The trick to making the most of this picturesque town is simple: don’t overthink what to do, where to go, what to eat.
What’s blue and white, next to the sea, and super Instagrammable? Santorini might be the obvious response but a cheaper, less crowded and just as beautiful, if not more, answer is Sidi Bou Said in Tunisia.
The town overlooking the Mediterranean and Gulf of Tunis is named after a 13th century Sufi saint while a French baron is widely credited for its blue-and–white colour scheme.
Having had a taste of the Middle East and North Africa region through my sojourn in Morocco and tempted to explore more of the culture, I set my sights on Tunisia, found a fellow traveller and booked a ticket for Tunis.
While the original plan was only Tunis, Sidi Bou Said in all its azure glory popped up on my social media feed thanks to my former editor, who lives there, and it looked too scenic to not include in the itinerary.
Sidi Bou Said is less than an hour’s drive from the Tunisian capital and the journey was pleasant enough with greenery and mountains on the way.
As we arrived, the hilltop town looked just like in the pictures; all white and blue, narrow alleys but big enough for a car to pass through, and orange trees every few steps.
Sidi Bou Said doesn’t have too many hotels to choose from and among those few options, Hôtel Dar Said (dar: house) had the most raving reviews. With its blue cast iron window grills, beautiful tiles plus views of the sea from the room, Dar Said set the bar really high for all future accommodations.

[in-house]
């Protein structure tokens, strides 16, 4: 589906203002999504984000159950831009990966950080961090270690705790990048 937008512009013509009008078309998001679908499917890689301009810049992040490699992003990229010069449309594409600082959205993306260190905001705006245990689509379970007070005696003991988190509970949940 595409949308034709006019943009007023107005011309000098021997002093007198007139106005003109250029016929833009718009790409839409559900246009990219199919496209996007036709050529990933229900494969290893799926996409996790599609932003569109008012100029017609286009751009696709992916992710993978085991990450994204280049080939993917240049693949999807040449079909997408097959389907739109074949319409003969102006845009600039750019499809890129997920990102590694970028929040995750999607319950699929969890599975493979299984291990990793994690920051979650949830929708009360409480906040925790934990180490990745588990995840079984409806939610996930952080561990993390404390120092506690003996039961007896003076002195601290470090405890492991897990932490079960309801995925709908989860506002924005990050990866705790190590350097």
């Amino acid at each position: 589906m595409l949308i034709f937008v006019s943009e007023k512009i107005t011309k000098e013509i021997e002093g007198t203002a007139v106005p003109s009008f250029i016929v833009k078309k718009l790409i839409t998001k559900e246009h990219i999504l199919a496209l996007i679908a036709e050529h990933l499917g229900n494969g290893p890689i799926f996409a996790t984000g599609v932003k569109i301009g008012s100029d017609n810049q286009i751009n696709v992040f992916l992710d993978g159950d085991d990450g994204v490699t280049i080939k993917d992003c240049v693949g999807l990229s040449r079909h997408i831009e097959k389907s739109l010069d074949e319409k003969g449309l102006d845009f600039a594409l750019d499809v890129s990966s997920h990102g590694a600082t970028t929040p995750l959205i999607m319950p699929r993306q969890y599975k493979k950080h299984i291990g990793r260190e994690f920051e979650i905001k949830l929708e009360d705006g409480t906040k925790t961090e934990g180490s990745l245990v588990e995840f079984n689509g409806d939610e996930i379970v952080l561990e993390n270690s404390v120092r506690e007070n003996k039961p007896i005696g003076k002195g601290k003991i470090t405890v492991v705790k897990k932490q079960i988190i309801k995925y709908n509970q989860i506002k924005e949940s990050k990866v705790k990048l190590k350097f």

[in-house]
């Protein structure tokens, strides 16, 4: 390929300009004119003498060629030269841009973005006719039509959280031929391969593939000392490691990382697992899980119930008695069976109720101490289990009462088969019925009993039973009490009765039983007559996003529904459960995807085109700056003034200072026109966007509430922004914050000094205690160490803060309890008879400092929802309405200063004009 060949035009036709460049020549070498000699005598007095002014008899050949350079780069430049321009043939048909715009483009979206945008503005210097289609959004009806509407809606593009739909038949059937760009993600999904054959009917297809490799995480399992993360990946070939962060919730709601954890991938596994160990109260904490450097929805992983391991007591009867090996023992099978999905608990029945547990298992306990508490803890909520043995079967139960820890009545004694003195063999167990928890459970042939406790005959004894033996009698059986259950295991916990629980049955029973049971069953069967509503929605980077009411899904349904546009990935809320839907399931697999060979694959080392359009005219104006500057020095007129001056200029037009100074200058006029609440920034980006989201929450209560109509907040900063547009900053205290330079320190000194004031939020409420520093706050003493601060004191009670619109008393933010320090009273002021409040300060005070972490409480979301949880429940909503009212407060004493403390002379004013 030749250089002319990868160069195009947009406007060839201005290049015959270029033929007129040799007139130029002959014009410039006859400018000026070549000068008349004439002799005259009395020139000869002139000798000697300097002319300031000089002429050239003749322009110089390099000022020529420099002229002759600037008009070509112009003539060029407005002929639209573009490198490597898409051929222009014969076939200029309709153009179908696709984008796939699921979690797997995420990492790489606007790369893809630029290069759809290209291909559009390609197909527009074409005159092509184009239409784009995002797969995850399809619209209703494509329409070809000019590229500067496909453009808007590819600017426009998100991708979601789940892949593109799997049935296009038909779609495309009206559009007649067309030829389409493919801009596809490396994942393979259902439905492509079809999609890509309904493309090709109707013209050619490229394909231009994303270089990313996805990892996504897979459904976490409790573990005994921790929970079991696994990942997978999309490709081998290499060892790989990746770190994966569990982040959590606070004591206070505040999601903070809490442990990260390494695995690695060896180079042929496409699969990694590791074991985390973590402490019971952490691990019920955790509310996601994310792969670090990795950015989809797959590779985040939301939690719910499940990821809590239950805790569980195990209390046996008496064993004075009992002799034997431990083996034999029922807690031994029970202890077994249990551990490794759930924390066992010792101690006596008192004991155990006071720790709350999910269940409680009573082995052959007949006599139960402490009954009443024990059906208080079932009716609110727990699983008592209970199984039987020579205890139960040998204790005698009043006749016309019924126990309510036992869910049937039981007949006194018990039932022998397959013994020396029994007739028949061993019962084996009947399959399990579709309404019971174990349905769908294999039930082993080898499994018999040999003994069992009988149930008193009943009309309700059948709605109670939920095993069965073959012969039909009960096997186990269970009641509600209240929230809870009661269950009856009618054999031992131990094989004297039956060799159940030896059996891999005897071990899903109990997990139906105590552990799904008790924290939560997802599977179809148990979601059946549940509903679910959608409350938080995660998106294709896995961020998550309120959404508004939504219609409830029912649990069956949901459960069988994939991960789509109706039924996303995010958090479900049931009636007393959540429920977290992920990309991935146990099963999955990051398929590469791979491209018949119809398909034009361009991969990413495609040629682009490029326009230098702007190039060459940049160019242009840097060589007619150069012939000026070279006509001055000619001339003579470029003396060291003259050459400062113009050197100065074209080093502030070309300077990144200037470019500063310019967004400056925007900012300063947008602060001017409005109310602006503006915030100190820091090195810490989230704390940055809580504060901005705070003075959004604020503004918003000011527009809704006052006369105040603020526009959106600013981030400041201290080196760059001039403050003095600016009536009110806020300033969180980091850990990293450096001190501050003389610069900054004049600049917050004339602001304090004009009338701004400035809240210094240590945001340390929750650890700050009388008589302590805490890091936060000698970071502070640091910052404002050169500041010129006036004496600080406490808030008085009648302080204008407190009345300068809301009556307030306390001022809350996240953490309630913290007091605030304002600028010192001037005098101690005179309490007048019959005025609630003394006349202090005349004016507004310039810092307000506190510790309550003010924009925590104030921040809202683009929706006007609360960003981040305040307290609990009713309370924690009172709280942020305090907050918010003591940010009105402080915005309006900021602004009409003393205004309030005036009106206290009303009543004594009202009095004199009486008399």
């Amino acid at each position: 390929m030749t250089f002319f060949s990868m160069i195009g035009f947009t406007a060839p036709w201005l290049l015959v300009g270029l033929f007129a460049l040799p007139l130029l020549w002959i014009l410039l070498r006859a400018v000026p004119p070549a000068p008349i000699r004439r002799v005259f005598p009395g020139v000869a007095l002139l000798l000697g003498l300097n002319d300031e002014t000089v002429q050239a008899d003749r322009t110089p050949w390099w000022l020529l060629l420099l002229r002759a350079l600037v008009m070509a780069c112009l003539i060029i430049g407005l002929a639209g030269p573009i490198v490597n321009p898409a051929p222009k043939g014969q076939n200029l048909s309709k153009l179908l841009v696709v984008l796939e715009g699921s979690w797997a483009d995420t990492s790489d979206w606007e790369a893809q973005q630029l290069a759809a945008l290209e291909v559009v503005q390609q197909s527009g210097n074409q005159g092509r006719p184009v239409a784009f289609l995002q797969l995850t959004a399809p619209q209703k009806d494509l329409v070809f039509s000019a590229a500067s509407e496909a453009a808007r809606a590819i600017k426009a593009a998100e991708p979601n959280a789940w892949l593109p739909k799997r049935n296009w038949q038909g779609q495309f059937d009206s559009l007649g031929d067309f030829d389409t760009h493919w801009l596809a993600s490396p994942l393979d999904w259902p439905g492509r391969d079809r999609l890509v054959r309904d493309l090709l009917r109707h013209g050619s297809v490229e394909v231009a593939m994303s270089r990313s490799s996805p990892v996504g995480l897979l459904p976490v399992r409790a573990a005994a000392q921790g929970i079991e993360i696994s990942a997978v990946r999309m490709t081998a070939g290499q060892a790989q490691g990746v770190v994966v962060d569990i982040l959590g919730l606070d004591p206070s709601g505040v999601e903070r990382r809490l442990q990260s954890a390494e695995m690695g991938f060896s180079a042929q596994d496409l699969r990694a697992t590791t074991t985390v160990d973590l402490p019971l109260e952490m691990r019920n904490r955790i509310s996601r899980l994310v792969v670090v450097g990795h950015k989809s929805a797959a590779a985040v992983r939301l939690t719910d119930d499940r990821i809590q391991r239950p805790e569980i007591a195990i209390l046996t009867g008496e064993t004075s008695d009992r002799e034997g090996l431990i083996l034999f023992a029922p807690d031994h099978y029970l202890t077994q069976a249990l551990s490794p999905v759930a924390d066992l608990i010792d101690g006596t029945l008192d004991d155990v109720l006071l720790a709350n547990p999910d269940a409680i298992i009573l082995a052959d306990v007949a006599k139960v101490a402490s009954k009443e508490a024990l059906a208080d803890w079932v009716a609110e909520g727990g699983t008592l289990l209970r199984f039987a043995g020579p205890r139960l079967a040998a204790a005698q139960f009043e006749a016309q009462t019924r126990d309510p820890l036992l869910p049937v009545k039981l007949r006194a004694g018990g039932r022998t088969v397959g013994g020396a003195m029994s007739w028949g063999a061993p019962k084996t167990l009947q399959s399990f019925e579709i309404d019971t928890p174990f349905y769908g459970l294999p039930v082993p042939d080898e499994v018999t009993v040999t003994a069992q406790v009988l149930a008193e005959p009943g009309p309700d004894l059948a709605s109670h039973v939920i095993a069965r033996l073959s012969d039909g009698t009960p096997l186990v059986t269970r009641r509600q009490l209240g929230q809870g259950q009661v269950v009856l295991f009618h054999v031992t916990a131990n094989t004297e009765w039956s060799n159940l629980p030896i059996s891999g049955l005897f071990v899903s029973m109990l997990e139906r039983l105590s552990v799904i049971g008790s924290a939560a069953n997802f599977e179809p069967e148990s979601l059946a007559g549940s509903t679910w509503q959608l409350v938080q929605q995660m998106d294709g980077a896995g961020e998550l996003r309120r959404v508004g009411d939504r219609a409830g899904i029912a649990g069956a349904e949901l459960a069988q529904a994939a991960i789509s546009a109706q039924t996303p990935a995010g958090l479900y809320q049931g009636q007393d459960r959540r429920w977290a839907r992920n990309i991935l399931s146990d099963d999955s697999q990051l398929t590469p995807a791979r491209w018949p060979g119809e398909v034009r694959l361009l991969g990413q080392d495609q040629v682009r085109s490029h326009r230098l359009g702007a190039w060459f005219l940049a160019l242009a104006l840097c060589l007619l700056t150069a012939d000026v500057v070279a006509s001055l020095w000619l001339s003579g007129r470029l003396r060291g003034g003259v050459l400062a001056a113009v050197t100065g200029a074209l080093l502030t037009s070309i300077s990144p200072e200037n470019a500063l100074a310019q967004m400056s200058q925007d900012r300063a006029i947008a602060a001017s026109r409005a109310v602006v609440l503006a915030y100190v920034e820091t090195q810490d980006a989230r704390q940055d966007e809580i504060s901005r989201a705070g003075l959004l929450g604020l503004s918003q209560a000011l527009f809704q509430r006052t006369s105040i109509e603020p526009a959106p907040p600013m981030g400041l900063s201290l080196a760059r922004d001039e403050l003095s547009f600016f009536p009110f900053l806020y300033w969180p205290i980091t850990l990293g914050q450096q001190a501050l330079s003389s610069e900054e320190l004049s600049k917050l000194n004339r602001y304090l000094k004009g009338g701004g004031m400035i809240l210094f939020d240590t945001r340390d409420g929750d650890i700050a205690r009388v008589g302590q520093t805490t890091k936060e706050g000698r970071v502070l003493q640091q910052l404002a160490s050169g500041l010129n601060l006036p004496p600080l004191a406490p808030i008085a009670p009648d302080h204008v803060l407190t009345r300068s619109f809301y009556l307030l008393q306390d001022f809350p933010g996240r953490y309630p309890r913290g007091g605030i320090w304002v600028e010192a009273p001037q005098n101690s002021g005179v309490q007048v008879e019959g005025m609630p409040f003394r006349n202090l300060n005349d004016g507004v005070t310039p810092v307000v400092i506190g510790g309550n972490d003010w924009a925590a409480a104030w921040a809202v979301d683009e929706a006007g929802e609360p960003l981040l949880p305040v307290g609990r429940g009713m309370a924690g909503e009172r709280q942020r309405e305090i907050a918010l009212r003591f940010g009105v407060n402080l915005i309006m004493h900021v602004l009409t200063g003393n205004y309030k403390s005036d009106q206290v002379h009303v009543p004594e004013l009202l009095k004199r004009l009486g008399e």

Our first stop, considering it was late in the afternoon and we were famished, was Café des Delices. Now, when you search for this café online, you’ll see three videos pop up on Google — all of Patrick Bruel crooning in French about Café des Delices. (I suggest clicking here and reading the rest of the article with Bruel’s voice in the background, only because I played it incessantly during our three-day trip).
The café’s terrace was an ideal spot to unwind with views of the Gulf of Tunis, albeit the weather in early March was chilly for sitting outdoors. What helped was thé aux pignons — Tunisian tea with mint leaves and pine nuts.
In true Maghrebi style, tea is a key part of any meal in Tunisia.
Like with your Turkish coffee and Moroccan mint tea, ask the server to adjust the sugar so as to avoid it being too sweet.
From a sun-kissed evening to night-time views of the glittery marina down below, we took it all in over cups of tea and Brik: a thin deep-fried filo pastry, filled with tuna — a staple in Tunisian cuisine — or a runny egg, or both.
As we walked back, there was barely anyone around and we had the dimly lit cobblestone streets all to ourselves, with the occasional sound of music and conversation coming from inside restaurants and houses.
Day two was all about exploring the town on foot after a breakfast of local cheese and jam — and dates filled with butter. While I’m still not sure as to how I feel about the tea and pine nuts combo, I can tell you dates and butter are a decadent pairing.